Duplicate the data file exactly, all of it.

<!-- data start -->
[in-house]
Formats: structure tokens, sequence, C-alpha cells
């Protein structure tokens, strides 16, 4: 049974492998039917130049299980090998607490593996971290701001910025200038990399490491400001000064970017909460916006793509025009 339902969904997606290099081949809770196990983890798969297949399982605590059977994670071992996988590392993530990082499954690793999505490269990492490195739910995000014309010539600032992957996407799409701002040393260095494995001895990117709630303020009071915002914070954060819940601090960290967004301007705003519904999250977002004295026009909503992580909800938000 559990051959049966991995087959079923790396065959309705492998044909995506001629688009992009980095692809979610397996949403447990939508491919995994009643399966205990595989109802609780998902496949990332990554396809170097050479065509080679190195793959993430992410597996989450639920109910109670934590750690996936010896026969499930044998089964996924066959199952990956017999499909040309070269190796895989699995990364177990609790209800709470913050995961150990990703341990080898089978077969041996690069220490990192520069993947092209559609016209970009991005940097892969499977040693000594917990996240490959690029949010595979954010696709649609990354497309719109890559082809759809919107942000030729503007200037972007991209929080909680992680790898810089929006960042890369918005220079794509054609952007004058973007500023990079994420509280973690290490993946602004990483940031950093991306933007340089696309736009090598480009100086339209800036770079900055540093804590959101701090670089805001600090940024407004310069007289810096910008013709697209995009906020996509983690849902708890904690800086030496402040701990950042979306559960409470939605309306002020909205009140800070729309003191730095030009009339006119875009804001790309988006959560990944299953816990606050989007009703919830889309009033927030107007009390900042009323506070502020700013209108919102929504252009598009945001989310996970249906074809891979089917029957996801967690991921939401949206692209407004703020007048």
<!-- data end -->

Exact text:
[in-house]
Formats: structure tokens, sequence, C-alpha cells
């Protein structure tokens, strides 16, 4: 049974492998039917130049299980090998607490593996971290701001910025200038990399490491400001000064970017909460916006793509025009 339902969904997606290099081949809770196990983890798969297949399982605590059977994670071992996988590392993530990082499954690793999505490269990492490195739910995000014309010539600032992957996407799409701002040393260095494995001895990117709630303020009071915002914070954060819940601090960290967004301007705003519904999250977002004295026009909503992580909800938000 559990051959049966991995087959079923790396065959309705492998044909995506001629688009992009980095692809979610397996949403447990939508491919995994009643399966205990595989109802609780998902496949990332990554396809170097050479065509080679190195793959993430992410597996989450639920109910109670934590750690996936010896026969499930044998089964996924066959199952990956017999499909040309070269190796895989699995990364177990609790209800709470913050995961150990990703341990080898089978077969041996690069220490990192520069993947092209559609016209970009991005940097892969499977040693000594917990996240490959690029949010595979954010696709649609990354497309719109890559082809759809919107942000030729503007200037972007991209929080909680992680790898810089929006960042890369918005220079794509054609952007004058973007500023990079994420509280973690290490993946602004990483940031950093991306933007340089696309736009090598480009100086339209800036770079900055540093804590959101701090670089805001600090940024407004310069007289810096910008013709697209995009906020996509983690849902708890904690800086030496402040701990950042979306559960409470939605309306002020909205009140800070729309003191730095030009009339006119875009804001790309988006959560990944299953816990606050989007009703919830889309009033927030107007009390900042009323506070502020700013209108919102929504252009598009945001989310996970249906074809891979089917029957996801967690991921939401949206692209407004703020007048």